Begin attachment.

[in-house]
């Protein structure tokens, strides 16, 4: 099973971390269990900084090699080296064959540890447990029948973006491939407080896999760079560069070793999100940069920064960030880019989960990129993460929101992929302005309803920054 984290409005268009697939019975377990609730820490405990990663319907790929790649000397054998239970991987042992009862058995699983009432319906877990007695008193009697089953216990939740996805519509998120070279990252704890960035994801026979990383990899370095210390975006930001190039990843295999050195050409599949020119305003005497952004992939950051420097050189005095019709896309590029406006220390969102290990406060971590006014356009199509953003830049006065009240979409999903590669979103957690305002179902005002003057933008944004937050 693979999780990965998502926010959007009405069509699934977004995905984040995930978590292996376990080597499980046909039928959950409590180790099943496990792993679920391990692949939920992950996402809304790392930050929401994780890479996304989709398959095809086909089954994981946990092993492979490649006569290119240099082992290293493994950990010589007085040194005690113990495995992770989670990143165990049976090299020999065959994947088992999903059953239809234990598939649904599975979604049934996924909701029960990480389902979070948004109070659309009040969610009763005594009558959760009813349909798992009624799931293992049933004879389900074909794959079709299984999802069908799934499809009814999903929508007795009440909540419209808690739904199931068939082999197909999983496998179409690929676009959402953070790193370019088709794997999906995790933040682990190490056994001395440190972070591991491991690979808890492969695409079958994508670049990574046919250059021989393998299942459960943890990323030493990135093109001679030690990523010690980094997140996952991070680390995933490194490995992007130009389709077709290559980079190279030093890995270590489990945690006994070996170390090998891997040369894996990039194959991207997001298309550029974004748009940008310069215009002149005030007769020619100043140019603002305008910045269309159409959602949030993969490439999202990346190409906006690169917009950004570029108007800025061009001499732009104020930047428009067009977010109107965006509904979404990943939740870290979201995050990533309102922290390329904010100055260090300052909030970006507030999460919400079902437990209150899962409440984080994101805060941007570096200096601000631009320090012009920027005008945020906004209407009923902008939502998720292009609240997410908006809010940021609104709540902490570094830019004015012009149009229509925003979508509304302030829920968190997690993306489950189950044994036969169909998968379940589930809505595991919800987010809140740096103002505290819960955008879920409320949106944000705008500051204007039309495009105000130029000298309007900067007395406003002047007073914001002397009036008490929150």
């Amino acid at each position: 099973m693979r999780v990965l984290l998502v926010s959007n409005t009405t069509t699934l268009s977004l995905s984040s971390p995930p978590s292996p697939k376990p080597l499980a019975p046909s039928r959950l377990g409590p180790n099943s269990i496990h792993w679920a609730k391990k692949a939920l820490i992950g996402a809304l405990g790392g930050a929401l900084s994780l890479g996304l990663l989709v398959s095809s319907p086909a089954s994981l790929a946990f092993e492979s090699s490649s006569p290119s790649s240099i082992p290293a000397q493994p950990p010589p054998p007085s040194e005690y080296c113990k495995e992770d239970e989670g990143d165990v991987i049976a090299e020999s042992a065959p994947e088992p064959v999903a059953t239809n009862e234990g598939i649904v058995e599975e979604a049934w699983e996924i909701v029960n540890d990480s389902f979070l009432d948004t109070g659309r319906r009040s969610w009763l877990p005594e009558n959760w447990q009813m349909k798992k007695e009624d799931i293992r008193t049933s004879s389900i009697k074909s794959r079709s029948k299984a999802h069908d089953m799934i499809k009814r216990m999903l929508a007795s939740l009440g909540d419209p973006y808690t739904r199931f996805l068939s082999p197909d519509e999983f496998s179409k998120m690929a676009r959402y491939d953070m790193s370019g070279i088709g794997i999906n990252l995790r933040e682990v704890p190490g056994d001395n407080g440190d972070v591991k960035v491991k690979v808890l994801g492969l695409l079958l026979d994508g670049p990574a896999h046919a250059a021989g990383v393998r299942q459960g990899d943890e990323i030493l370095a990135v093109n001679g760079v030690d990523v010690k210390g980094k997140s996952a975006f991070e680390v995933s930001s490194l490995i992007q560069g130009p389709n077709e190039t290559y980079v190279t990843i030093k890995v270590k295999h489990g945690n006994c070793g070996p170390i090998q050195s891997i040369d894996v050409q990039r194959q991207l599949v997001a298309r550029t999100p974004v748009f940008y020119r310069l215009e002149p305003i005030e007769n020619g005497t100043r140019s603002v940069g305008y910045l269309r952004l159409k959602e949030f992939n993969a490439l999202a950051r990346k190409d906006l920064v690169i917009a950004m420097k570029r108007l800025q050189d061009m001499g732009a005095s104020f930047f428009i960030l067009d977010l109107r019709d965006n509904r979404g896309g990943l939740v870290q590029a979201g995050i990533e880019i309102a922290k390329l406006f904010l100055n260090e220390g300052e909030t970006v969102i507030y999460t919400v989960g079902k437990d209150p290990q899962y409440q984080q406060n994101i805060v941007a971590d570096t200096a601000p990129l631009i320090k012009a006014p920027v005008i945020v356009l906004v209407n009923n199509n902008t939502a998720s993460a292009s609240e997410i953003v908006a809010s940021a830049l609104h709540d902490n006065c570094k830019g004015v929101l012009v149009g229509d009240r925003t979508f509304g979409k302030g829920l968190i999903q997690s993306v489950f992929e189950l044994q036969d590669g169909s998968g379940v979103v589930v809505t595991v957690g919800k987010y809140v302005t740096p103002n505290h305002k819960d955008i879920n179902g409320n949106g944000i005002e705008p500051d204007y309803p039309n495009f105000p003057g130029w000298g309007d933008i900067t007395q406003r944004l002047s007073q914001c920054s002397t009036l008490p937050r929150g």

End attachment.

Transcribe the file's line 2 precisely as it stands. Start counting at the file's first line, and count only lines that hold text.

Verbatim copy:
């Protein structure tokens, strides 16, 4: 099973971390269990900084090699080296064959540890447990029948973006491939407080896999760079560069070793999100940069920064960030880019989960990129993460929101992929302005309803920054 984290409005268009697939019975377990609730820490405990990663319907790929790649000397054998239970991987042992009862058995699983009432319906877990007695008193009697089953216990939740996805519509998120070279990252704890960035994801026979990383990899370095210390975006930001190039990843295999050195050409599949020119305003005497952004992939950051420097050189005095019709896309590029406006220390969102290990406060971590006014356009199509953003830049006065009240979409999903590669979103957690305002179902005002003057933008944004937050 693979999780990965998502926010959007009405069509699934977004995905984040995930978590292996376990080597499980046909039928959950409590180790099943496990792993679920391990692949939920992950996402809304790392930050929401994780890479996304989709398959095809086909089954994981946990092993492979490649006569290119240099082992290293493994950990010589007085040194005690113990495995992770989670990143165990049976090299020999065959994947088992999903059953239809234990598939649904599975979604049934996924909701029960990480389902979070948004109070659309009040969610009763005594009558959760009813349909798992009624799931293992049933004879389900074909794959079709299984999802069908799934499809009814999903929508007795009440909540419209808690739904199931068939082999197909999983496998179409690929676009959402953070790193370019088709794997999906995790933040682990190490056994001395440190972070591991491991690979808890492969695409079958994508670049990574046919250059021989393998299942459960943890990323030493990135093109001679030690990523010690980094997140996952991070680390995933490194490995992007130009389709077709290559980079190279030093890995270590489990945690006994070996170390090998891997040369894996990039194959991207997001298309550029974004748009940008310069215009002149005030007769020619100043140019603002305008910045269309159409959602949030993969490439999202990346190409906006690169917009950004570029108007800025061009001499732009104020930047428009067009977010109107965006509904979404990943939740870290979201995050990533309102922290390329904010100055260090300052909030970006507030999460919400079902437990209150899962409440984080994101805060941007570096200096601000631009320090012009920027005008945020906004209407009923902008939502998720292009609240997410908006809010940021609104709540902490570094830019004015012009149009229509925003979508509304302030829920968190997690993306489950189950044994036969169909998968379940589930809505595991919800987010809140740096103002505290819960955008879920409320949106944000705008500051204007039309495009105000130029000298309007900067007395406003002047007073914001002397009036008490929150």